We’ll finish by saying that in this book, Mark Rippetoe writes one of the best things we’ve ever read and something that beautifully sums up our own philosophy on exercise: “Exercise is not a thing we do to fix a problem – it is a thing we must do anyway, a thing without which there will always be problems. Exercise is the thing we must do to replicate the conditions under which our physiology was – and still is – adapted, the conditions under which we are physically normal. In other words, exercise is substitute cave-man activity, the thing we need to make our bodies, and in fact our minds, normal in the 21st century. And merely normal, for most worthwhile humans, is not good enough.”
Overcoming Gravity is essentially the bodyweight version of Starting Strength. It is one of the most comprehensive and practically useful resources you’ll find on developing immense strength through bodyweight training. Follow the principles in this book and you will discover for yourself that the idea that bodyweight exercises cannot develop true strength and power is an absolute myth.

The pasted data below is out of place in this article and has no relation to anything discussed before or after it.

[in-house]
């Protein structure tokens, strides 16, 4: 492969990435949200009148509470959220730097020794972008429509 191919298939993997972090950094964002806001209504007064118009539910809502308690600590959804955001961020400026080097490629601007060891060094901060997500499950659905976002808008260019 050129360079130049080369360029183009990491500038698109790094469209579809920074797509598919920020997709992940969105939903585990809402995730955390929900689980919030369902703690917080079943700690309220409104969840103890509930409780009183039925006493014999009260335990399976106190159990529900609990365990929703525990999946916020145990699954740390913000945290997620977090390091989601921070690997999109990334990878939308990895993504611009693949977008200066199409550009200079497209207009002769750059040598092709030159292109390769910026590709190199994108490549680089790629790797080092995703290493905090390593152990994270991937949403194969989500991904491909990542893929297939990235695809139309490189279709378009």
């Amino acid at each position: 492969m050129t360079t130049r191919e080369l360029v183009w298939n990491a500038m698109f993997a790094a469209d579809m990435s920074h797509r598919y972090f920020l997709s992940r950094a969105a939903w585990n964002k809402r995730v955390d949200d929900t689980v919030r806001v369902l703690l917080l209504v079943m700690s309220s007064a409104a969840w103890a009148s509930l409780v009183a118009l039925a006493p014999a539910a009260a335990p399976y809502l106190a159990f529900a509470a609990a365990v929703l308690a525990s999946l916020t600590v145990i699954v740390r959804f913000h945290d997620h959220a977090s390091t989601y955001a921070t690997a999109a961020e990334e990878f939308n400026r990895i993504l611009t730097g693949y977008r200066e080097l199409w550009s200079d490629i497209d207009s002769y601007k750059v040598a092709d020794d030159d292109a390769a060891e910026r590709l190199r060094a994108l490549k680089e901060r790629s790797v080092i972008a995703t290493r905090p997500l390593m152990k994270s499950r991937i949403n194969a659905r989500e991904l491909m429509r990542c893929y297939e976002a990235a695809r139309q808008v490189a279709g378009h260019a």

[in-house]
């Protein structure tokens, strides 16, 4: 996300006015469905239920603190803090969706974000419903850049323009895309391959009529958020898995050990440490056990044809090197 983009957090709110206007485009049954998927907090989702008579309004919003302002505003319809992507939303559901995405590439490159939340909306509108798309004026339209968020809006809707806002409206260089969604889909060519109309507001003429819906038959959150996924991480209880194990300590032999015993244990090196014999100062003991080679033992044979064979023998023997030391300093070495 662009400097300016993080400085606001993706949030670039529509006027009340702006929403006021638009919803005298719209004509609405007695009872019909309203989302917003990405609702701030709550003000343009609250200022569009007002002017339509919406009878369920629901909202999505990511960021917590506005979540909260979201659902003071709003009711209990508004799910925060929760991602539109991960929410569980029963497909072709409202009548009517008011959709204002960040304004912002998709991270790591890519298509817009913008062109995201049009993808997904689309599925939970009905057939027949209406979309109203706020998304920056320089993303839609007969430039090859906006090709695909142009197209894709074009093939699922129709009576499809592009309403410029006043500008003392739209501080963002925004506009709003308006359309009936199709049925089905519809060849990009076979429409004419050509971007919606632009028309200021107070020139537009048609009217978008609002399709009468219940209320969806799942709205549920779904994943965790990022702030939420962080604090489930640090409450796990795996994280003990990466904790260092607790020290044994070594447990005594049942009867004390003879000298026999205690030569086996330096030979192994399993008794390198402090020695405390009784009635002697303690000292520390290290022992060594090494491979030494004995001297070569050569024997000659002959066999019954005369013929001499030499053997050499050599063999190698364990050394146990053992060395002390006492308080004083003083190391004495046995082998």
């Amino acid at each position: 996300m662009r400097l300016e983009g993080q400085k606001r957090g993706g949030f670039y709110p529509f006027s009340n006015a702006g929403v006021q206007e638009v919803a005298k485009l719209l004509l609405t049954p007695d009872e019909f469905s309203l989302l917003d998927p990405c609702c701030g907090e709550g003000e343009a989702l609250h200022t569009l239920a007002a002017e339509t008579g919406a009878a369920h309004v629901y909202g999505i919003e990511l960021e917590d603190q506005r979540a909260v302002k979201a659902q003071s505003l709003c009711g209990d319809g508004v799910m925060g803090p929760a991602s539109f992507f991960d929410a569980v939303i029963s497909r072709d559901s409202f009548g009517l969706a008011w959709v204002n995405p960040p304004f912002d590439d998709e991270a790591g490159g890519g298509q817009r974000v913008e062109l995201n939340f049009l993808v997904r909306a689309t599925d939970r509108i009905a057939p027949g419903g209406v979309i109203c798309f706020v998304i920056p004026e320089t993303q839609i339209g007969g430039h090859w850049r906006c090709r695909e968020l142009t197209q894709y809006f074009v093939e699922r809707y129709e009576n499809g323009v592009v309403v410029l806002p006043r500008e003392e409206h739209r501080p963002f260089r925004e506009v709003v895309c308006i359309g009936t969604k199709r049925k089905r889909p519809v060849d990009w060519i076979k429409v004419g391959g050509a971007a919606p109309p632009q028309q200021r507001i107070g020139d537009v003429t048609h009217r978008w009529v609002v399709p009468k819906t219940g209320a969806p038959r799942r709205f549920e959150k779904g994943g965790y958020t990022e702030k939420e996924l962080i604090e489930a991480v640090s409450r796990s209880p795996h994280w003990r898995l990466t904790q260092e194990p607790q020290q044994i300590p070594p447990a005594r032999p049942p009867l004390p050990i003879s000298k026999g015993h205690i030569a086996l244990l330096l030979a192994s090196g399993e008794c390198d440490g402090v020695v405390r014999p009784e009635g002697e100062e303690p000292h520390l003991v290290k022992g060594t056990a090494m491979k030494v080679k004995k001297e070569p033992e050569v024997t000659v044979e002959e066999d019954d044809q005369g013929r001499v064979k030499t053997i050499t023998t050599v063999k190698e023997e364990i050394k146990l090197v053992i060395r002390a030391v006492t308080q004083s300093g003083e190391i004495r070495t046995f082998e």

The author, Steven Low, discusses gymnastics and bodyweight training in great detail in this book, which is arranged into five sections:
- Fundamental knowledge base
- Constructing your routine
- Factors that influence training
- Program implementation
- Injury/Prehabilitation resources and bodyweight exercises
One criticism we have of this book is that it is conceptually dense; Low often goes into minute detail regarding the training and exercise concepts he covers. Unfortunately, some beginners may find that much of the information is just too advanced. Also, there are virtually no recommendations on exercises for the legs, which is a real drawback.
That said, there are many more positives to this book. The way that Low steps the reader through all of the exercises, their variations and progressions is truly amazing. Perhaps the best aspect of this book, and one of the reasons it is an excellent strength and conditioning resource, is that it provides the reader with a deep understanding of how to create their own customized bodyweight routines based on their individual health and fitness goals.
A must read for anyone with a serious interest in gymnastics and bodyweight training.